My Best Day Ever: Seeing the Future in the Age of Instant Everything
We live in the age of instant everything, from downloads to deliveries, when a million tweets can circle the world in a moment.
On the job, however, that’s not always the case. Sure, a painter can see the fruits of his labors as his still life appears on the canvas. Physicians and nurses may restore a person to health in their office or the operating room. But for many of us, the end result isn’t always so tangible. That doesn’t make our work less important or less rewarding – it just means that the returns come long-term.
But once in a while, it happens right in front of us. In Gerry Farrell’s case, instant job satisfaction came in the form of an eight-year old boy in a blue plaid shirt. Farrell, director of Kaiser Permanente Southern California’s Educational Theatre program, shares her story on the Community Benefit “Be Inspired” website:
My Best Day Ever
By Gerry Farrell, director, Educational Theatre
I met him on May 18 at the Waterman Gardens public housing complex in San Bernardino. We were both there for a party celebrating the culmination of an MPOWR project and installation of a new “Little Free Library.”
MPOWR is Educational Theatre’s summer enrichment program for middle-school students, and the MPOWR participants attending the ceremony had helped create the festive, turquoise book box as part of their service project. There were also a number of kids from the Waterman Gardens Boys & Girls club there, all very excited about the new “Take a book, leave a book” library in their backyard.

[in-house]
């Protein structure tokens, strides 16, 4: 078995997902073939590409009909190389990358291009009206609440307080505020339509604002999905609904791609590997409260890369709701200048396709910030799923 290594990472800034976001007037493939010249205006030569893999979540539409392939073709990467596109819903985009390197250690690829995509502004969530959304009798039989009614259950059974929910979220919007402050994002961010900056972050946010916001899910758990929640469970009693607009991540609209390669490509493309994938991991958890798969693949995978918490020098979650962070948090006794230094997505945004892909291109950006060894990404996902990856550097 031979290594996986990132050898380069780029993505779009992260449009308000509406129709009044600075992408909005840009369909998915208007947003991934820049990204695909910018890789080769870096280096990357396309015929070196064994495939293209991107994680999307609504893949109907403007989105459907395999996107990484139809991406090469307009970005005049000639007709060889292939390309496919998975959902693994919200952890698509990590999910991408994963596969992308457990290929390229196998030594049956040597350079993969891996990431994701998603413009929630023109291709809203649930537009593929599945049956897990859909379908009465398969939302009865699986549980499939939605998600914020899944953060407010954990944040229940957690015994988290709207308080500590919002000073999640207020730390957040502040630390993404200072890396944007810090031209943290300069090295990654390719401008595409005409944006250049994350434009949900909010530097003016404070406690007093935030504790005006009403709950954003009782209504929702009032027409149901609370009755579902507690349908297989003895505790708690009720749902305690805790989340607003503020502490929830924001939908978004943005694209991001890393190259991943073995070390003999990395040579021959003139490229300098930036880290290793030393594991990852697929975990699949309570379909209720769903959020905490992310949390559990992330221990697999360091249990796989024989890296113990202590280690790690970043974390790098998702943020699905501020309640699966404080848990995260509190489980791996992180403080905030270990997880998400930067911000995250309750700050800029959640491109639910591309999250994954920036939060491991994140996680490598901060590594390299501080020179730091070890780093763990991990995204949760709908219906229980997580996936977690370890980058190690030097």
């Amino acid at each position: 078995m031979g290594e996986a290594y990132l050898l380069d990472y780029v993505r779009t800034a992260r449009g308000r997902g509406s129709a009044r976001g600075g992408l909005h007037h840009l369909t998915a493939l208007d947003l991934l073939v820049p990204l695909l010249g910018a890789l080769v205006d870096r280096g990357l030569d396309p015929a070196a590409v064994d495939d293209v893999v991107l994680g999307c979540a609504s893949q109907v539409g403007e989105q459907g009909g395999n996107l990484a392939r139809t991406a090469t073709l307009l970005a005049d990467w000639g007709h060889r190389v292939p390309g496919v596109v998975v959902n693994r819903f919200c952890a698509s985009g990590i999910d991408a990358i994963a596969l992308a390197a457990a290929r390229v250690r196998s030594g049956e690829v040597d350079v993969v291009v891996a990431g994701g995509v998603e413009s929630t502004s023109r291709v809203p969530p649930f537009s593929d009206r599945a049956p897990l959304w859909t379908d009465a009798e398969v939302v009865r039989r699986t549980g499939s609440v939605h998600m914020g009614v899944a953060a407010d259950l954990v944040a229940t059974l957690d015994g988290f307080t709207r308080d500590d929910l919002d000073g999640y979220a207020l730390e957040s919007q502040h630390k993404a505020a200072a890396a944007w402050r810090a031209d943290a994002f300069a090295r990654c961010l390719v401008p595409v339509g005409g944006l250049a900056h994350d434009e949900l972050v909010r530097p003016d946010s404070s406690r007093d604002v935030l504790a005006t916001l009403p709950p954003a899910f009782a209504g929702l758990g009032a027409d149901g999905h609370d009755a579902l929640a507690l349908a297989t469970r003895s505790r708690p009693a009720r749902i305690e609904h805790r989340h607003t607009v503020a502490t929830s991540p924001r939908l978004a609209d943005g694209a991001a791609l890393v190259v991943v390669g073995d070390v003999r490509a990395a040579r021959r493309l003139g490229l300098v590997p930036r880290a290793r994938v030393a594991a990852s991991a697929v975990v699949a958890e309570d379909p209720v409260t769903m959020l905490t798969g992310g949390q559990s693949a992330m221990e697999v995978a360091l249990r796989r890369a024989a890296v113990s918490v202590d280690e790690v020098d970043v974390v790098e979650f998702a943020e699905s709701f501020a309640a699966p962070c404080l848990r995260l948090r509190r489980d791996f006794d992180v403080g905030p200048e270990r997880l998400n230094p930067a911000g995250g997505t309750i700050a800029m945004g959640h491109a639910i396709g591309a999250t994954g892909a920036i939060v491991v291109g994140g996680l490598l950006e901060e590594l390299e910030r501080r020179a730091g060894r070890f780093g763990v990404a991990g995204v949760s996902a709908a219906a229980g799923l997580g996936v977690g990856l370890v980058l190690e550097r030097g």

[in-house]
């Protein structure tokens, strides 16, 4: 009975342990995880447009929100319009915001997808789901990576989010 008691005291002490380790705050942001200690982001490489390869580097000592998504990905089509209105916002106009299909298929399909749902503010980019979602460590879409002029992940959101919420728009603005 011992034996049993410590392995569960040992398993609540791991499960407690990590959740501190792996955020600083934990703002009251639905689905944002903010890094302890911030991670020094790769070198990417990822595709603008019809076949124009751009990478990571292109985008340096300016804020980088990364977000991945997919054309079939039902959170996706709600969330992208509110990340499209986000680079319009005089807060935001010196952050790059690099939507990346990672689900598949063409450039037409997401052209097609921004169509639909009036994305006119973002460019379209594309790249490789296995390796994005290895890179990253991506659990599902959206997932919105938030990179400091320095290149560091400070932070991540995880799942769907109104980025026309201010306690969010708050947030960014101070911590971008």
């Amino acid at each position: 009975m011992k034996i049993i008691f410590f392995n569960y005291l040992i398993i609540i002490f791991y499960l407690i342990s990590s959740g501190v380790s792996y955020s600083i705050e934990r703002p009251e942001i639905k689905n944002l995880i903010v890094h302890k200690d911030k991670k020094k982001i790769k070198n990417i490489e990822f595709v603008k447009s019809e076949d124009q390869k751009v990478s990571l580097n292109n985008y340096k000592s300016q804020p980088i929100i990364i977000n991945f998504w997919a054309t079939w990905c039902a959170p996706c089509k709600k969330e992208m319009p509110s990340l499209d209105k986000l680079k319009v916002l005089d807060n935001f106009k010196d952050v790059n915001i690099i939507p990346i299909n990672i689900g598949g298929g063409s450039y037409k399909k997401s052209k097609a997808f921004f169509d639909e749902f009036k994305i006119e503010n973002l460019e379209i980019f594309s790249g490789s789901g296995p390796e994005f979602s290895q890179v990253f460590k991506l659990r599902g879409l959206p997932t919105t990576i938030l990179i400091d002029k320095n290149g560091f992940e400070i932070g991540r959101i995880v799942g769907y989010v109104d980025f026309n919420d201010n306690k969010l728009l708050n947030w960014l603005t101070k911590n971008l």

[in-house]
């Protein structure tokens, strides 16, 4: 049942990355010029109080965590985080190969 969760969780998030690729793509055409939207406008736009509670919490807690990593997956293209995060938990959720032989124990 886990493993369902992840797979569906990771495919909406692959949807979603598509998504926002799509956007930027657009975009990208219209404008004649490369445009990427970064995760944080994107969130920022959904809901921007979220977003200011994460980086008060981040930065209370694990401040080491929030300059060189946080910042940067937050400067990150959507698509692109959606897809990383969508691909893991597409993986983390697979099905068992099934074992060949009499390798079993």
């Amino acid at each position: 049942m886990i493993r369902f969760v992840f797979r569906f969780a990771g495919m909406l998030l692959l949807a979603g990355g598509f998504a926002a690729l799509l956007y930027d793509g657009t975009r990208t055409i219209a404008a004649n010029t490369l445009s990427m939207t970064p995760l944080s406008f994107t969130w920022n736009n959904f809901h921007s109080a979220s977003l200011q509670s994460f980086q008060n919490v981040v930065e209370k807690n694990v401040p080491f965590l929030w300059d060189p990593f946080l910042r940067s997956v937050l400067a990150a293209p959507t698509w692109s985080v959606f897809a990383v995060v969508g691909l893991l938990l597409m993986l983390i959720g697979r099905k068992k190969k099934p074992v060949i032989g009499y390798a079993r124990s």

And that’s how I met the boy in the blue plaid shirt.
He was just a standout, and his enthusiasm was infectious. Dressed in matching cornflower blue jeans, he sported a sheriff's badge decal just below the right shoulder of that plaid shirt.
He had secured a paperback copy of Jack London's White Fang. When he landed this prize, he announced to no one in particular, "I am going to read this whole book!"
When one of the chaperones commented on his repeated discarding of tomatoes from his third or fourth turkey-and-cheese sandwich, he tried a juicy one, widened his eyes in surprise, and exclaimed, “Hey, those are good!”
When I admired his sheriff's badge, he replied, "Yeah I got to sit in a SWAT van today at school!" Then he proceeded to the food table, grabbed another sandwich, raised sandwich and book high in the air, and pronounced to the crowd, "This is the BEST. DAY. EVER!"
His sheer delight in the tomato, the book and the badge made it one of my best days, too.
I don’t know what the next day was like for him, and I’ll never know whether a free copy of White Fang set him on a path to reading, or new ideas or possibilities (as books can do).
But I do know that today, I wanted to take a break from the workaday tasks and pressing deadlines to share this story; to thank the boy in the plaid shirt for reminding me that even little moments of joy are big; and to remember that sometimes good things come in small boxes: books, empowerment, and maybe – the best day ever.
Gerry Farrell, M.A.
Director, Educational Theatre